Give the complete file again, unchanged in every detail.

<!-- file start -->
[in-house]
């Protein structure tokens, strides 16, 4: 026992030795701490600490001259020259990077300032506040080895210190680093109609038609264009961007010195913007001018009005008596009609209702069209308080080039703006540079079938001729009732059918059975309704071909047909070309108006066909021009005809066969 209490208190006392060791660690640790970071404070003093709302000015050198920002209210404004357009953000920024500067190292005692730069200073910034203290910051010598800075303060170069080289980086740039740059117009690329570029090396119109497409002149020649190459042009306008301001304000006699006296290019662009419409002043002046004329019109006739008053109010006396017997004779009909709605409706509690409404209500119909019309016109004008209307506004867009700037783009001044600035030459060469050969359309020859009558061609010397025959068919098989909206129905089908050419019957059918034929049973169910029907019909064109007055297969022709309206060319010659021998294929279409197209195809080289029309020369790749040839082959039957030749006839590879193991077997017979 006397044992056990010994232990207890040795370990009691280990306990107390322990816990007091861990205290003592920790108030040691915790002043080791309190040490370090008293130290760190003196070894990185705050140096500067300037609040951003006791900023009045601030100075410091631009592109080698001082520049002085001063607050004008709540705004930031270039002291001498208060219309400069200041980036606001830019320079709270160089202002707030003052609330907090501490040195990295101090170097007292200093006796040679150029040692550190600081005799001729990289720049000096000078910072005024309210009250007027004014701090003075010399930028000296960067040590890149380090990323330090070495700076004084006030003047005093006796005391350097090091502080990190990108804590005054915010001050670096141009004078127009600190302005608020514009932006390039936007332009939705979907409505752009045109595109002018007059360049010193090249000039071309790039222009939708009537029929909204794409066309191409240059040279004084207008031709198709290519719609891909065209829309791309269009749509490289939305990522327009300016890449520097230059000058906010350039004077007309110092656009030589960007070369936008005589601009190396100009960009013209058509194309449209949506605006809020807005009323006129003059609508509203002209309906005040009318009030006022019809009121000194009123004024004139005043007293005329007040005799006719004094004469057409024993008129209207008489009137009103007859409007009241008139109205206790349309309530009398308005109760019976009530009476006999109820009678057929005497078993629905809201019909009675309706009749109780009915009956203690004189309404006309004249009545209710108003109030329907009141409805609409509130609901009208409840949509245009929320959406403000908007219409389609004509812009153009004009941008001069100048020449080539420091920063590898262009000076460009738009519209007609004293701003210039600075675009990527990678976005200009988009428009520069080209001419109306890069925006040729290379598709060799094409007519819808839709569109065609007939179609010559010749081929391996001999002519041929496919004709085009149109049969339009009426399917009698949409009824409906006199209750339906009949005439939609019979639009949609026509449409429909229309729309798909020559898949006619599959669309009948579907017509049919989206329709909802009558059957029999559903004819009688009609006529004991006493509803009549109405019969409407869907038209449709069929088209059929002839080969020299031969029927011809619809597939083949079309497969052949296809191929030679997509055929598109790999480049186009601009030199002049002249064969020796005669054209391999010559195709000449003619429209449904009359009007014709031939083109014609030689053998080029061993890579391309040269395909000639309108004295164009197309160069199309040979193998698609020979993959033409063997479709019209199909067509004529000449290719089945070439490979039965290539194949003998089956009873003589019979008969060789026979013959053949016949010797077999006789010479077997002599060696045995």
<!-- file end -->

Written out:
[in-house]
């Protein structure tokens, strides 16, 4: 026992030795701490600490001259020259990077300032506040080895210190680093109609038609264009961007010195913007001018009005008596009609209702069209308080080039703006540079079938001729009732059918059975309704071909047909070309108006066909021009005809066969 209490208190006392060791660690640790970071404070003093709302000015050198920002209210404004357009953000920024500067190292005692730069200073910034203290910051010598800075303060170069080289980086740039740059117009690329570029090396119109497409002149020649190459042009306008301001304000006699006296290019662009419409002043002046004329019109006739008053109010006396017997004779009909709605409706509690409404209500119909019309016109004008209307506004867009700037783009001044600035030459060469050969359309020859009558061609010397025959068919098989909206129905089908050419019957059918034929049973169910029907019909064109007055297969022709309206060319010659021998294929279409197209195809080289029309020369790749040839082959039957030749006839590879193991077997017979 006397044992056990010994232990207890040795370990009691280990306990107390322990816990007091861990205290003592920790108030040691915790002043080791309190040490370090008293130290760190003196070894990185705050140096500067300037609040951003006791900023009045601030100075410091631009592109080698001082520049002085001063607050004008709540705004930031270039002291001498208060219309400069200041980036606001830019320079709270160089202002707030003052609330907090501490040195990295101090170097007292200093006796040679150029040692550190600081005799001729990289720049000096000078910072005024309210009250007027004014701090003075010399930028000296960067040590890149380090990323330090070495700076004084006030003047005093006796005391350097090091502080990190990108804590005054915010001050670096141009004078127009600190302005608020514009932006390039936007332009939705979907409505752009045109595109002018007059360049010193090249000039071309790039222009939708009537029929909204794409066309191409240059040279004084207008031709198709290519719609891909065209829309791309269009749509490289939305990522327009300016890449520097230059000058906010350039004077007309110092656009030589960007070369936008005589601009190396100009960009013209058509194309449209949506605006809020807005009323006129003059609508509203002209309906005040009318009030006022019809009121000194009123004024004139005043007293005329007040005799006719004094004469057409024993008129209207008489009137009103007859409007009241008139109205206790349309309530009398308005109760019976009530009476006999109820009678057929005497078993629905809201019909009675309706009749109780009915009956203690004189309404006309004249009545209710108003109030329907009141409805609409509130609901009208409840949509245009929320959406403000908007219409389609004509812009153009004009941008001069100048020449080539420091920063590898262009000076460009738009519209007609004293701003210039600075675009990527990678976005200009988009428009520069080209001419109306890069925006040729290379598709060799094409007519819808839709569109065609007939179609010559010749081929391996001999002519041929496919004709085009149109049969339009009426399917009698949409009824409906006199209750339906009949005439939609019979639009949609026509449409429909229309729309798909020559898949006619599959669309009948579907017509049919989206329709909802009558059957029999559903004819009688009609006529004991006493509803009549109405019969409407869907038209449709069929088209059929002839080969020299031969029927011809619809597939083949079309497969052949296809191929030679997509055929598109790999480049186009601009030199002049002249064969020796005669054209391999010559195709000449003619429209449904009359009007014709031939083109014609030689053998080029061993890579391309040269395909000639309108004295164009197309160069199309040979193998698609020979993959033409063997479709019209199909067509004529000449290719089945070439490979039965290539194949003998089956009873003589019979008969060789026979013959053949016949010797077999006789010479077997002599060696045995």